Originally Posted by punchy71
Just a simple, quick question (I hope)...
How and where does the "ip address" originate from? Is it self-creating or self-assigning somehow?... or possibly tied to hardware or software or both? Does your Internet Service Provider tag it to your location or what?
I will first say that this question could easily have been answered by a quick google search.
I googled, "what is an ip address" and received: https://www.google.com/search?q=what...utf-8&oe=utf-8
With that said, your question is very vague, can be answered in a number of different ways, and includes the broad subject of computer networking. I will try to answer it as simply and concisely as possible.
IP addresses can be assigned as static or dynamic. Static addresses are usually set during installation. Static addresses are usually reserved for servers, routers and other network devices. Dynamic addresses are assigned by a DHCP service on a router or by server running a DHCP service.
Your ISP (I
rovider) has it's own officially assigned address space on the internet, which is assigned by IANA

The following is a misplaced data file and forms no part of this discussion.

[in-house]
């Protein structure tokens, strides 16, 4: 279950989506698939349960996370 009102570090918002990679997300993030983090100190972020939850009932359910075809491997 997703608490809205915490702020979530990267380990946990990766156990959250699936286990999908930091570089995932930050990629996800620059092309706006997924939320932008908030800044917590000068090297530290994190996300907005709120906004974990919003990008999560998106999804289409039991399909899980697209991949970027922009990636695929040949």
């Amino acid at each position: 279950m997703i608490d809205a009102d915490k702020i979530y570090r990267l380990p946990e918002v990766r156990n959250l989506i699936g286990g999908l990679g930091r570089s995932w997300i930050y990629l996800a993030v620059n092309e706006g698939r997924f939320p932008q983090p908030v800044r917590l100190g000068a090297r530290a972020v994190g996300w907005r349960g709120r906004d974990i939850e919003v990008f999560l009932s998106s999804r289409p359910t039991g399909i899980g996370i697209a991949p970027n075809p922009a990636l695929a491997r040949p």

. Within this address space, your ISP has DHCP servers that provide an IP address to each gateway. The gateway your ISP provides is just a router with a built in modem that sometimes has proprietary software authenticating it on the network. This gateway in turn provides it's own DHCP service that assigns an IP address to each networked device on your Local Area Network, or LAN for short. Your computer gets it's IP address from the gateway on your network. How this gateway works, is dependent on if your ISP provides DSL, cable or some other type of internet access technology.
For general information on Linux networking, see: http://www.tldp.org/HOWTO/HOWTO-INDEX/networking.html
Wikipedia also has an extensive article covering IP Addresses, here: https://en.wikipedia.org/wiki/IP_address